I took it upon myself to research mental health statistics in the United States this morning after thinking about which state would be nice to move to once I had the resources to do so. What I found was shocking and disappointing, but interesting at the same time. Continue reading On Grading The U.S. For Mental Illness
Happy New Year! I hope your New Year’s is prosperous, enjoyable, and a fun event for you. It’s definitely been interesting for myself. Continue reading …And A Happy New Year!
I decided to write another post for today because I’ve been curious about something to do with my Borderline Personality stuff:
Delicious, steaming stigma, waiting for you to drink it all up over and over and over again.
Stigma? What’s this stigma you’re talking about?
Apple’s Dictionary app defines stigma as “a mark of disgrace associated with a particular circumstance, quality, or person.” Stigma follows mental disorders closely because they’re not in the norm, they make people act weird without intentionally trying to be weird, and let’s face it – people can be real jerks when they want to be.
What does stigma have to do with BPD?
Stigma has a lot to do with BPD because after looking online at sources for BPD, it’s the most stigmatized mental disorder. Both the general populace and therapists stigmatize BPD patients like crazy.
I already knew that.
But even therapists stigmatize that much with it?
They do, and it sucks. It really, really sucks.
Therapists primarily stigmatize it because of the black & white view that borderlines have when it comes to relationships. Therapists are wary of when a patient with borderline is going to leave his/her treatment with them, so they find people with BPD difficult to put up with. Other reasons that come up for therapists’ frustrations are the lack of having effective therapy skills to handle people with BPD, getting tested (and frustrated) with borderlines testing their limits to see if he/she can trust the therapist, and misdiagnosis. People with BPD usually have another mental disorder, such as bipolar disorder or depression that therapists decide to hone in on and treat instead. My therapist has a master’s degree in psychology and she refuses to put the BPD label on me because I don’t “act like people who have it.” She focuses on my PTSD and MDD instead.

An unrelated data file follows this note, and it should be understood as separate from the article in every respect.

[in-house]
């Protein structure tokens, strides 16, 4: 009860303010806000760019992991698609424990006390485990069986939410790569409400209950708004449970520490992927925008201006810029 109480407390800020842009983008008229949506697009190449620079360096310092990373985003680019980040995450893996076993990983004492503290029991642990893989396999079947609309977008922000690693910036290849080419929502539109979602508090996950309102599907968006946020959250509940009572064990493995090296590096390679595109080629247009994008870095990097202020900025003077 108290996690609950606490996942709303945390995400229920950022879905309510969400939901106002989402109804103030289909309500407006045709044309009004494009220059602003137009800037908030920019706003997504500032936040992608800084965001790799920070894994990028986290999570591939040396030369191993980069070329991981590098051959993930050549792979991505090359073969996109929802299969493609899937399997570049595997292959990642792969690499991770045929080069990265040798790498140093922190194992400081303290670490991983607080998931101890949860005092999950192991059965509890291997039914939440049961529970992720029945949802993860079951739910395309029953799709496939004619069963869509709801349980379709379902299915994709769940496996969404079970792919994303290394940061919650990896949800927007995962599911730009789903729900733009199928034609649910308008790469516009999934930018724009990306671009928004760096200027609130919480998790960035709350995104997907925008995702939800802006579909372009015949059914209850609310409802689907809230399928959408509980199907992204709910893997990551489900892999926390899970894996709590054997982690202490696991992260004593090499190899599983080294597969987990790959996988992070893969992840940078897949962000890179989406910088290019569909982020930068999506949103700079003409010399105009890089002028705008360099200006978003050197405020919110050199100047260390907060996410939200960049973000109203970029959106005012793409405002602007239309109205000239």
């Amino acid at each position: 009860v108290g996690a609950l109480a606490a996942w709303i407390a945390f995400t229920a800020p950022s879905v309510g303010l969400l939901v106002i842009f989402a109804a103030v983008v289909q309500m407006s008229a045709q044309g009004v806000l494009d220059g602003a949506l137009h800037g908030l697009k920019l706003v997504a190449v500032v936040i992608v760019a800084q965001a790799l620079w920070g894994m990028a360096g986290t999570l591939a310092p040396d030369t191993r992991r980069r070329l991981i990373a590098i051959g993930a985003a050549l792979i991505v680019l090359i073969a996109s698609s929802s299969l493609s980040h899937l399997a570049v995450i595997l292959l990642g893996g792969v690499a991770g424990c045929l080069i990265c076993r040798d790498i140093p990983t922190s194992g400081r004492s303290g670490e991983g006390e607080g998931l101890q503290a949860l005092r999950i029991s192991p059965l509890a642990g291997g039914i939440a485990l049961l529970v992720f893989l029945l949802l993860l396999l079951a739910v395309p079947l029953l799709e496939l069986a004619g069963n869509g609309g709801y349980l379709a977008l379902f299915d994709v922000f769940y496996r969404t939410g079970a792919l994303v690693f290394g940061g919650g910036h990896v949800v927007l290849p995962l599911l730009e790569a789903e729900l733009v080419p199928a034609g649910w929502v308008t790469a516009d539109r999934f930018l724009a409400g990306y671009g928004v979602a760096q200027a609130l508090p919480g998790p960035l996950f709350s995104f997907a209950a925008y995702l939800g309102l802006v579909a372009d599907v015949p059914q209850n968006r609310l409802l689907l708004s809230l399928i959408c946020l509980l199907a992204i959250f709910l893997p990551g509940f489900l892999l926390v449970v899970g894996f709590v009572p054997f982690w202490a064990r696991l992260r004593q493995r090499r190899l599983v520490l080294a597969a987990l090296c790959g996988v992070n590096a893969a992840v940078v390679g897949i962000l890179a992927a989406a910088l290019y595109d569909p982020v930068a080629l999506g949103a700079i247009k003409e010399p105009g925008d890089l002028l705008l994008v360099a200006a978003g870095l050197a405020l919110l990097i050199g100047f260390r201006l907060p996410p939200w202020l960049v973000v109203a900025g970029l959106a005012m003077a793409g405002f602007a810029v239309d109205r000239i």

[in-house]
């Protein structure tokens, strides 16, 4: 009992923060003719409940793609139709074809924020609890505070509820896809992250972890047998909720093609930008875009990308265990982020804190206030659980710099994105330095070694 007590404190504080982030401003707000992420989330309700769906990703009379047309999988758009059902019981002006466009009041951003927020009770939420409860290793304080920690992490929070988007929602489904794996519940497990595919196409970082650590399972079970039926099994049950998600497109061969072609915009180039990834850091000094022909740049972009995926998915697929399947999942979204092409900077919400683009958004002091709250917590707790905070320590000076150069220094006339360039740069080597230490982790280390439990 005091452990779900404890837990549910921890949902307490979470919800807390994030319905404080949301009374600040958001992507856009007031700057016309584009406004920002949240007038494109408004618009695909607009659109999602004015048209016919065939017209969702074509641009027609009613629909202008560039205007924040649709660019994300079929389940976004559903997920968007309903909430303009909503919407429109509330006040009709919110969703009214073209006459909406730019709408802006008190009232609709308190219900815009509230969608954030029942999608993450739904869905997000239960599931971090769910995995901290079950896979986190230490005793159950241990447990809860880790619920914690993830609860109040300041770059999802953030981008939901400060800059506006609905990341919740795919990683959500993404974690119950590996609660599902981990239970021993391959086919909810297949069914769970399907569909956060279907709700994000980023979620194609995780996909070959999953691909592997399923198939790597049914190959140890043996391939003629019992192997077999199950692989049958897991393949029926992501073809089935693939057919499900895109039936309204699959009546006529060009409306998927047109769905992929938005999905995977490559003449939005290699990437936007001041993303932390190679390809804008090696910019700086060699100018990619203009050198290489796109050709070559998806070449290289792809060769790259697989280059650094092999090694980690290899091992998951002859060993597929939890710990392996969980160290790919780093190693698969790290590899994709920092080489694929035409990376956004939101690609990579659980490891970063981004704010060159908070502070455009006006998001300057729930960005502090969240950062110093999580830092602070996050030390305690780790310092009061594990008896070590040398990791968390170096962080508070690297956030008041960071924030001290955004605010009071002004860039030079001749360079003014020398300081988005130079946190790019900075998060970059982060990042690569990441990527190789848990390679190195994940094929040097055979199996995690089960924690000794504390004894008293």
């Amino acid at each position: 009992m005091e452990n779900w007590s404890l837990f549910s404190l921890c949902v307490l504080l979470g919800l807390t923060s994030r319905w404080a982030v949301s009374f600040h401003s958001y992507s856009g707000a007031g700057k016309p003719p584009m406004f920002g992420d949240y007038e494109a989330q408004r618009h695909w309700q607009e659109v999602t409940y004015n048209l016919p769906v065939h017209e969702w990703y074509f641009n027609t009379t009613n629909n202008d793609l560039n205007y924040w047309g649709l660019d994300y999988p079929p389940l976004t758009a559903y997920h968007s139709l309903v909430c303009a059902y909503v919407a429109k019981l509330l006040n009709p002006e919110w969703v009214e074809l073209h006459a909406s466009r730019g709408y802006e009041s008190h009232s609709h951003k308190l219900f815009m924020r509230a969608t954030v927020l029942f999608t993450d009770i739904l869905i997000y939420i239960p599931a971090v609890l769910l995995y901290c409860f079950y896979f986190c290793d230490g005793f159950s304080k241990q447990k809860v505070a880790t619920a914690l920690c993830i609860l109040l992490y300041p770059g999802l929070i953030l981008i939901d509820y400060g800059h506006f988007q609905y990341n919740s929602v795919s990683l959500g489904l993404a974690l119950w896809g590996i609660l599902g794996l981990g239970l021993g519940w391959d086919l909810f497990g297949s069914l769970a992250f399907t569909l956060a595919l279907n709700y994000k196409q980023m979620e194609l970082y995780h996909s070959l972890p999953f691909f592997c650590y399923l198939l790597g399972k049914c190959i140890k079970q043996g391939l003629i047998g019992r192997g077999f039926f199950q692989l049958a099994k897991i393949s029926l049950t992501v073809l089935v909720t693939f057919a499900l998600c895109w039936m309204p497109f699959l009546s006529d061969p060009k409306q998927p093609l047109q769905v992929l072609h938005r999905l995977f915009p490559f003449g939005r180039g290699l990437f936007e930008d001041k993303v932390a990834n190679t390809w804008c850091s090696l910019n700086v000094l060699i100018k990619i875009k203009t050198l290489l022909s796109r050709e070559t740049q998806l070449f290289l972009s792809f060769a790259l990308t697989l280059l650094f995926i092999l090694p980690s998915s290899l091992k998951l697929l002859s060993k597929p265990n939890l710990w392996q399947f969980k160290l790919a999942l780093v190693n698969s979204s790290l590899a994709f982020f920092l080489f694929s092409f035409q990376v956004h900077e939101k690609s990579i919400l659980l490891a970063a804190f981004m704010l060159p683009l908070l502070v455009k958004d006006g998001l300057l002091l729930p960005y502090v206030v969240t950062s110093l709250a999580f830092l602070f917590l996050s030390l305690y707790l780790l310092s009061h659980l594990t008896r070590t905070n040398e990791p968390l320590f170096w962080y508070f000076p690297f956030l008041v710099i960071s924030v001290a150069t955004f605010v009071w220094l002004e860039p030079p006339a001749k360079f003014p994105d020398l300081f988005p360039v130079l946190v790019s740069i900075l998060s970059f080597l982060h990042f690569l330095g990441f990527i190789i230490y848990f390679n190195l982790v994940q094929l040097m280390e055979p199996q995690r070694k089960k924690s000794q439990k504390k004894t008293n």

Why does so much stigma exist against borderlines?
Again, people can be real jerks. And uneducated. The most common stereotype (from what I’ve seen) is that people with BPD are violent. People with BPD aren’t violent and are, in fact, scared and mean no harm against people. It doesn’t help that mixed media has projected this onto people. It also doesn’t help that BPD has only been classified as a mental disorder, so with only 33 years of research (BPD was classified and given a name finally right around 1980) I guess you can say that the disorder is still relatively new to the scene.
What do I do about it, then?
Honestly, that’s up to you. You can always develop coping skills to combat negative things people might say. Build a positive support network and try to find a therapist that won’t give you muck about having the disorder. Educate those that you can about BPD because the more information that gets spread, the better. You can also do what I did and create a blog about it! The possibilities are endless.
You are in charge of your own life. You are better than any stigma that gets put against you. Never let anyone tell you otherwise.